His first participation in the television was with the telenovela _"María Mercedes" (1992)_ (qv. The role of Fernando in this telenovela was originally made for 10 episodes, but after the huge success that his role had, the producers made 80 more episodes with Fernando Colunga. From then onwards, he acted in many telenovelas like Marimar before he took his first leading role. His first leading role was in the telenovela _"María la del Barrio" (1996)_, which was very successful. Right after this telenovela, Fernando took his second leading role in the telenovela Esmeralda that made him very famous not only in Mexico but in 170 countries of the world where the telenovela has been shown. Fernando became a huge TV-star with big ratings and millions of fans.
In 1998 Fernando filmed La usurpadora, a telenovela that had a huge rating in Mexico and in all over the world. In 1999 Fernando continued his bright career with Nunca te olvidaré and in the end of this year Fernando acted in the Christmas-telenovela of Televisa _Cuento de Navidad (1999/I) (mini)_. The peak of his career to date came in 2000-2001 when his telenovela Embrace Me Tightly won two awards for his acting in the leading role of Carlos Manuel Rivero, the "Los Heraldos" award, something like the Mexican Oscars and the "TV y Novelas" award, an award that is right from the votes of the Mexican audience, while "Abrázame muy fuerte" was the most successful telenovela of the year and of the most recent years and took the award of the best telenovela in the same ceremonies. At Christmas-time of 2001, Fernando filmed the Christmas-telenovela _"Navidad sin fin (2001) (mini)_ in which Fernando played a surprise role of an "ugly" and poor man.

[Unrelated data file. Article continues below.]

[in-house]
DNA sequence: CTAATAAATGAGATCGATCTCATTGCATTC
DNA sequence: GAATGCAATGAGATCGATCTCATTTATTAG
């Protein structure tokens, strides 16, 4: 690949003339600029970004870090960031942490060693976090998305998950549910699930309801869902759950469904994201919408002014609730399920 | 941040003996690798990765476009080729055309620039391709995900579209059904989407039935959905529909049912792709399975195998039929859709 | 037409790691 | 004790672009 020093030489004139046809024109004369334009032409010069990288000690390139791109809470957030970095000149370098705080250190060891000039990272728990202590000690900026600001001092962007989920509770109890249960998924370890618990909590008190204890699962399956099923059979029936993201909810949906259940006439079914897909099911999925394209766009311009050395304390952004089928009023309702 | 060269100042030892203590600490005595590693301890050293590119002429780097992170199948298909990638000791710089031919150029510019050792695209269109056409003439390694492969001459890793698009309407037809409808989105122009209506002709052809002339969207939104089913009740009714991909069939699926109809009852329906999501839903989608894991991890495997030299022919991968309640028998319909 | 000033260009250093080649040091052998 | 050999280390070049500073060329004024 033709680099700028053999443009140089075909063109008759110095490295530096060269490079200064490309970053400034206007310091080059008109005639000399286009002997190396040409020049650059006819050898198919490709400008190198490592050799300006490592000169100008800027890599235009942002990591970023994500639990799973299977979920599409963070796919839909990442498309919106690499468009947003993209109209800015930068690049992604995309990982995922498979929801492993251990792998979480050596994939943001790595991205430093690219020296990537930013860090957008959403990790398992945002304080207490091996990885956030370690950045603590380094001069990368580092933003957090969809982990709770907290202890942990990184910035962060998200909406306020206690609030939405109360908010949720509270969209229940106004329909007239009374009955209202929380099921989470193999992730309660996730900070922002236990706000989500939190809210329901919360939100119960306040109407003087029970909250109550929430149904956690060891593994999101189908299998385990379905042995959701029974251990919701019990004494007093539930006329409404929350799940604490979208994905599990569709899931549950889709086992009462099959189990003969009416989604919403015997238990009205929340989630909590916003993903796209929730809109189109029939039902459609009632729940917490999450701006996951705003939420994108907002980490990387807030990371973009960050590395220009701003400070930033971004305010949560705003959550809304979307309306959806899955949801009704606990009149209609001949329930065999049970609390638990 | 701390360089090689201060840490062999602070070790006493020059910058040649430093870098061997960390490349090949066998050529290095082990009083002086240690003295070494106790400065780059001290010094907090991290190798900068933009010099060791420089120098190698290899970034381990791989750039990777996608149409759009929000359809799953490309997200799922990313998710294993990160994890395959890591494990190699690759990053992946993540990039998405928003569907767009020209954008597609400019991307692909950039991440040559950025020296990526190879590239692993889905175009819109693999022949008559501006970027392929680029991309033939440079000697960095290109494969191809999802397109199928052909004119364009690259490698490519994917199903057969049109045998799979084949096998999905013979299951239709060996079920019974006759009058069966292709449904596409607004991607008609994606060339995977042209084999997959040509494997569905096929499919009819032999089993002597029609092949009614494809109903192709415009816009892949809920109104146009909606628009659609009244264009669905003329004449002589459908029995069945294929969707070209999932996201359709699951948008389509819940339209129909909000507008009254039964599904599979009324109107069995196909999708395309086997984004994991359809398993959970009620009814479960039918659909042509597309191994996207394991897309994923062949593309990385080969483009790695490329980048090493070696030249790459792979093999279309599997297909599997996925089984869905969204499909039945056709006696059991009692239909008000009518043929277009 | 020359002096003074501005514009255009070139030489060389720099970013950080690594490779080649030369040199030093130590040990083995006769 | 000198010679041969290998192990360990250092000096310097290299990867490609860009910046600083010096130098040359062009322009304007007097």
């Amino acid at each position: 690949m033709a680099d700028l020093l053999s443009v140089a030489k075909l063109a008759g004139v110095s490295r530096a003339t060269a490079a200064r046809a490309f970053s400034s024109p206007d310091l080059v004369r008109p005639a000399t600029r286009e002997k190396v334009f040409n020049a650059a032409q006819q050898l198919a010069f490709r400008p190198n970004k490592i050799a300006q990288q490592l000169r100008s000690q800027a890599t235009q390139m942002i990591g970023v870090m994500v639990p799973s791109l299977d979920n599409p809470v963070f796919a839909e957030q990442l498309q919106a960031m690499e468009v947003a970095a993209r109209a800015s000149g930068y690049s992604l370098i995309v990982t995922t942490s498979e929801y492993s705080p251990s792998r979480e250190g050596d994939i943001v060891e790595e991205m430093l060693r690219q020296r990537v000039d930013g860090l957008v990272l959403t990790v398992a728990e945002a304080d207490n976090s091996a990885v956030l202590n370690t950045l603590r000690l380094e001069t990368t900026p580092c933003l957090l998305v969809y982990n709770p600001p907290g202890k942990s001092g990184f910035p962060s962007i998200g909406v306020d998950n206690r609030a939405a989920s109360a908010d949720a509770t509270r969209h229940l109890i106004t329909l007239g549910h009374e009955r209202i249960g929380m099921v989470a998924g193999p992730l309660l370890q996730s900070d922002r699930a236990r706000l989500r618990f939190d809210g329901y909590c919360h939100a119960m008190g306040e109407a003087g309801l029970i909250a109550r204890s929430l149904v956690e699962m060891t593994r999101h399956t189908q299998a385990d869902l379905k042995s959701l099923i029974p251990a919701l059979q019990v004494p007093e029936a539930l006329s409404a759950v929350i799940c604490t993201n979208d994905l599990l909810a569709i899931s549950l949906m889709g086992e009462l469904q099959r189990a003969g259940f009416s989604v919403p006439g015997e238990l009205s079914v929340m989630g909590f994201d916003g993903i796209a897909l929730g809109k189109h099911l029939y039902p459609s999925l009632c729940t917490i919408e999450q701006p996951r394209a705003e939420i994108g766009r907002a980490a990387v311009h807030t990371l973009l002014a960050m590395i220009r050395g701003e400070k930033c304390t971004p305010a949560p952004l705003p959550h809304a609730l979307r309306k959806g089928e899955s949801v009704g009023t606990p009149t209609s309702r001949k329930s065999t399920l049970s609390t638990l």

Fernando Colunga is arguably the best Mexican actor and the most famous at the same time . He is the only actor that has filmed 5 very successful telenovelas successively . Fernando is beloved both in Mexico and the rest of the world. With all his roles, Fernando has proven that he isn't only a very handsome man, but a great actor too. Fernando Colunga is also an excellent, decent man with moral values in his life. He always keeps his personal life away from the press, while his dream is to be married once in his lifetime, like his beloved parents.
Jenna Harrison is a British actress, she was born and raised in Gorleston, Norfolk, England. Jenna's career on screen came about while at sixth form college. Actor 'Adrian Rawlins' suggested she audition for the feature film 'My Brother Tom' co- starring Ben Whishaw. Jenna won the role. Roles in television and film followed including 'The Cambridge Spies' for the BBC, independent feature 'Telling Lies' with Jason Flemyng, and submarine drama 'Submerged' starring Sam Neil. Other television works include: 'Endeavour' (ITV), 'Jonothan Creek Christmas Special' (BBC), 'Rosemary and Thyme' (ITV), and 'The Impressions Show' (BBC). She has played leading roles in adaptations of 'Stranded' and 'Confessions of an Ugly Stepsister' for Hallmark and '12 Days of Terror' for CBS. Theatre roles include playing 'Charlotte Goodall' in 'Night of the Iguana' at the West End's Lyric Theatre with Woody Harrelson. Most recently Jenna has starred in Sci Fi thriller 'Chimera' opposite Kathleen Quinlan and Henry Ian Cusick and 'Servants Quarters' a psychological drama to be released in 2016.